Derek Fox, 70, retired art director of the weekly news magazine U.S. News & World Report, died Monday at his home in Great Falls, Va., of astrocytosis, a nerve disease.
A pioneer in news magazine graphics, Mr. Fox was said to have developed the news-photo story technique called pictograms, which is widely used in news magazine formats.
Mr. Fox joined the weekly newspaper United States News as a reporter and White House correspondent in 1934. He later became an associate editor and was named art director of the publication when it went to a magazine format in 1940. He remained art director of the combined U.S. News & World Report until his retirement in 1973.
He received the U.S. Flag Association's medal for cover design in 1948 "in recognition of his pioneer work in graphic presentation of political, economic and military news." He also was awarded the Art Directors Club's annual certificate of merit eight times.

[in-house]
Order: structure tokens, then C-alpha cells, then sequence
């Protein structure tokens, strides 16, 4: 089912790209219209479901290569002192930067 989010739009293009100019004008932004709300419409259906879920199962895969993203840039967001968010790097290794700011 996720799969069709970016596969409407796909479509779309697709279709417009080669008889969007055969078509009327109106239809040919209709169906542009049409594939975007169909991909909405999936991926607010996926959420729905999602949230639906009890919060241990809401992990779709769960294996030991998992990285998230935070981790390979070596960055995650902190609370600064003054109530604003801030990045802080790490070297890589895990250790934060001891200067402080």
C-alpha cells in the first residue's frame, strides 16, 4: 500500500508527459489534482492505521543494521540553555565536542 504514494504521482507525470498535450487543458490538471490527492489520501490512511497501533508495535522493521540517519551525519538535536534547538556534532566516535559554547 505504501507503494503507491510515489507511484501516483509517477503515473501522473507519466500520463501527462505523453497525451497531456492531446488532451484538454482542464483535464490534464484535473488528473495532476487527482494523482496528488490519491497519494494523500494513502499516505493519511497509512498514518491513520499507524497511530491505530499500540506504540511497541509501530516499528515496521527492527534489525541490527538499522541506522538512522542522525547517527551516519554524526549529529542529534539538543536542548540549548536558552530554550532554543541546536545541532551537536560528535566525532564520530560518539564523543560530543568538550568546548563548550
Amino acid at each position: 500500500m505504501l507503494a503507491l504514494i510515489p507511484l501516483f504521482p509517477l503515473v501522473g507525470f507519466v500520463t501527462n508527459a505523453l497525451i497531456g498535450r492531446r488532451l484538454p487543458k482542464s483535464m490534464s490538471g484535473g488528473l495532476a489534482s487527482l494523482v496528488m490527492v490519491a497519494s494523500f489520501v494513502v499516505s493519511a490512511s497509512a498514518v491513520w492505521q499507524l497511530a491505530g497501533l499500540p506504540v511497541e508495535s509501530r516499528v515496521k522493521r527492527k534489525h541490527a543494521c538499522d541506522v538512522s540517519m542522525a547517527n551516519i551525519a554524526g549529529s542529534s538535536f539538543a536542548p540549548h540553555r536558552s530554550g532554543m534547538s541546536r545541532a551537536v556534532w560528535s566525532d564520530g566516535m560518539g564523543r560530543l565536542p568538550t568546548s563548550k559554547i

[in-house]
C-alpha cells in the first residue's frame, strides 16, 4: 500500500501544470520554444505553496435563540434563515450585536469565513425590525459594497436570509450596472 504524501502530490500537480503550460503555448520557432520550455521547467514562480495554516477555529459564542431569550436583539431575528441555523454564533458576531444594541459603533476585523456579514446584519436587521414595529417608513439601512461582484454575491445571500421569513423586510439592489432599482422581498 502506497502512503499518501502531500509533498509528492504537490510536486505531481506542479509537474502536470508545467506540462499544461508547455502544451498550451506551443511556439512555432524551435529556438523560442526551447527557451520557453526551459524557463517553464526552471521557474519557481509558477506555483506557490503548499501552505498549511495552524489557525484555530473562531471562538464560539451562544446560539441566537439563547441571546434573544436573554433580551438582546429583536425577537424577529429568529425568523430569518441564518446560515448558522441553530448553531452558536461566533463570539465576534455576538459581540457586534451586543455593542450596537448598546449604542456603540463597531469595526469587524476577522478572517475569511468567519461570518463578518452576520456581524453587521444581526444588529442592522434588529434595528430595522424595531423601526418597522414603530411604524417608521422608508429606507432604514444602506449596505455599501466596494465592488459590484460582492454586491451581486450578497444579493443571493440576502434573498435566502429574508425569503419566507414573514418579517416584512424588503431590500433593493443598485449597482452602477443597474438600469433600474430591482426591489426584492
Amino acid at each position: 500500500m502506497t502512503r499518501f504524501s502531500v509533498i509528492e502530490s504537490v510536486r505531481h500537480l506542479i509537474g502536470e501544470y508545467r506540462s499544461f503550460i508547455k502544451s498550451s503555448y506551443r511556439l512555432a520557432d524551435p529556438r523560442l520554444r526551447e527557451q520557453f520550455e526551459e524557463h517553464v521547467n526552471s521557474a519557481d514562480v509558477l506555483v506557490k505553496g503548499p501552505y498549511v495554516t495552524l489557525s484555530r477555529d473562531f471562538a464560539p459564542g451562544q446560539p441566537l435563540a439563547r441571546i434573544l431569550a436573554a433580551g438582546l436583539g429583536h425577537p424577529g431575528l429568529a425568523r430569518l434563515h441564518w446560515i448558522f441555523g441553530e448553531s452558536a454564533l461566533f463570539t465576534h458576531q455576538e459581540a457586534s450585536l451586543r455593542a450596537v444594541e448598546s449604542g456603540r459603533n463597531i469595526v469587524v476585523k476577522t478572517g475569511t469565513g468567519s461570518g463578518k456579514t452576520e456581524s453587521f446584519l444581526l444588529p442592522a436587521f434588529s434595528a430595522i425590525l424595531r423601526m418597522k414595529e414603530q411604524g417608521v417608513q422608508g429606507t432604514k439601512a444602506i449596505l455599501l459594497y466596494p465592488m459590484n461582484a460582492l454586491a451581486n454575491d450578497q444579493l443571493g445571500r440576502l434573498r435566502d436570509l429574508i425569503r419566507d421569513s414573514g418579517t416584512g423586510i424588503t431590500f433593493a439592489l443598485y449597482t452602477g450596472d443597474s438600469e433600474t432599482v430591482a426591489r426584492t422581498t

Mr. Fox was born in New York City. He earned a bachelor's degree in journalism from the University of Michigan in 1931. He then did graduate work in drama at Yale University and was a member of George Pierce Baker's "47 Workshop." In 1932, he produced an off-Broadway production of James Joyce's "The Exiles."
He also lectured at the Cornell University National Visual Arts Workshop and taught visual art at the Department of Agriculture's Graduate School for a number of years.
Mr. Fox was a longtime member of the Cosmos Club and served as chairman of the club's art committee from 1970 to 1974. He also was a member of the Yale Club, the National Press Club, the Orchid Club and the International Club.
Survivors include his wife, Josephine Smith Fox, of the home, and a brother, Alfred, of Elmwood Park, N.J.